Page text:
This 21st International Youth Day is an opportunity to reflect on the importance of engaging youth to implement the 2030 Agenda for Sustainable Development. Read more about how UN Volunteers are empowering youth to drive an inclusive and sustainable development.
While based in the Sahel - the most youthful region in the world, with 64.5% of youth aged under 25  - I have had the opportunity to witness how youth volunteerism can empower young people and provide them with opportunities to actively participate in local, national, regional and global development activities.
Last April, I co-organized the Africa Breakout session of the UN Economic and Social Council (ECOSOC) 2021 Youth Forum, attended by over 150 participants and focused on "Supporting the Culture of Innovation, Creativity, and Entrepreneurship of African Youth to Build Forward Better for Sustainable Development."
It was truly inspiring to listen to youth leaders from all corners of the African continent as they shared their experiences and spoke about existing challenges, such as persistent inequality, poor infrastructure and bad governance.
Volunteerism was highlighted as a tool to build relevant skills and capacities and to ensure that the implementation of the Sustainable Development Goals is inclusive and localized. As such, calls were made to integrate volunteerism into academic curricula to promote youth leadership and foster civic engagement from a young age.
We must increase our efforts to promote youth volunteering and civic engagement. These should be integrated into national recovery plans, to support the scaling up of recovery efforts, engage marginalized groups, and create opportunities to develop skills. -- Presidential Statement during the 10th ECOSOC Youth Forum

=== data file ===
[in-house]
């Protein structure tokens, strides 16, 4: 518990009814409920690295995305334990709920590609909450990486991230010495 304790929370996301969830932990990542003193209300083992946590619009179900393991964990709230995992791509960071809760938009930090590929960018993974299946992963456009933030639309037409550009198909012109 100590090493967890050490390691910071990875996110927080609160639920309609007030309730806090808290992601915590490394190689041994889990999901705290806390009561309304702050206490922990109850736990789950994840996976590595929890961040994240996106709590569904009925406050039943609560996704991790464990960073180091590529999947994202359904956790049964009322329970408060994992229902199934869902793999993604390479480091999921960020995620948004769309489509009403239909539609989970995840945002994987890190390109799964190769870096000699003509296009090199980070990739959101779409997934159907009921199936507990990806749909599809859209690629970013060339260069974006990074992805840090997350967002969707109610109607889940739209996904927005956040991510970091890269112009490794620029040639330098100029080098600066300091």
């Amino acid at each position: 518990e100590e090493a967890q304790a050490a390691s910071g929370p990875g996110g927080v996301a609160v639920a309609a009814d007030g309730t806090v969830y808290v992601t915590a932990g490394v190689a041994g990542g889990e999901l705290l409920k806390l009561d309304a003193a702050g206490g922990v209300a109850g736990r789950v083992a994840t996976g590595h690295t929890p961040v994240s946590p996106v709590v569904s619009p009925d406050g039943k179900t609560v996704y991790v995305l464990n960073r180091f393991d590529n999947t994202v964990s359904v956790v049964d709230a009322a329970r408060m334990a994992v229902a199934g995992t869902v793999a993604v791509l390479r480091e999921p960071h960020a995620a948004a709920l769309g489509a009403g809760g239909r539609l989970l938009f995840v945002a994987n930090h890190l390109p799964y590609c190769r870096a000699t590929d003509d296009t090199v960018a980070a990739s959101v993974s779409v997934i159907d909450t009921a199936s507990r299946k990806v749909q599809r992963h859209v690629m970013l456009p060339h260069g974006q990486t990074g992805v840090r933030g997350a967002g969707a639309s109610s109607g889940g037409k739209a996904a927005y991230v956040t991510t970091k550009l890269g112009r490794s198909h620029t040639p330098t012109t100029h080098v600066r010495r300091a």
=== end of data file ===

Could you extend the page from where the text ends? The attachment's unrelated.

As the global population is expected to increase to 9.7 billion by the year 2050 , we need to urgently develop innovative ideas to prevent putting further strains on existing food production and supply chains.
The story of Mame Diarra Sow, who is working as a UN Volunteer with UN Women in Dakar, provides an excellent example of how volunteerism and UN Volunteers working in the field of climate resilience and agriculture can enhance sustainable income generation and livelihoods from agricultural production.
Mame Diarra has been working with the Women's Economic Empowerment Unit, focusing on food autonomy through the Agriculture, Women, and Sustainable Development (AGRIFED) programme, to reach more than 50,000 women entrepreneurs in agriculture.
Similarly, Michiko Terada, a UN Volunteer fully funded by the government of Japan, works on a “School Gardening for Better Nutrition” project that was established in five high schools in Nigeria. The project aims to build the capacity of schoolteachers on nutrition and gardening, and to integrate nutritional education into current school curricula.
The knowledge teachers received on agriculture, home economics and basic science will be shared with 500 students at the respective schools, ultimately also benefitting local communities.
Youth volunteering can be transformed from a coping mechanism to a strategic resource for building communities’ resilience, including youth-led sustainable local action for the SDGs.” -- Presidential Statement during the 10th ECOSOC Youth Forum
In 2020, 35% of UN Volunteers were under 29 years old. At the UN Volunteers programme, we recognize the value of young people's contributions, and provide the opportunity to amplify otherwise marginalized voices through volunteer action.
Recent shocks, such as the 2008 financial crisis, the ongoing COVID-19 pandemic, climate change-driven natural catastrophes, among others, highlight the interconnectedness of today's world. We must include all parts of society in the search for solutions and adopt a holistic approach to production processes and consumer behaviour if we want to reach the objectives of the 2030 Agenda.
I firmly believe that, through engaging the new generations, we will indeed be able to make accelerated advances towards the SDGs and improve people’s lives.
 UNISS Summary Report 2018, page 7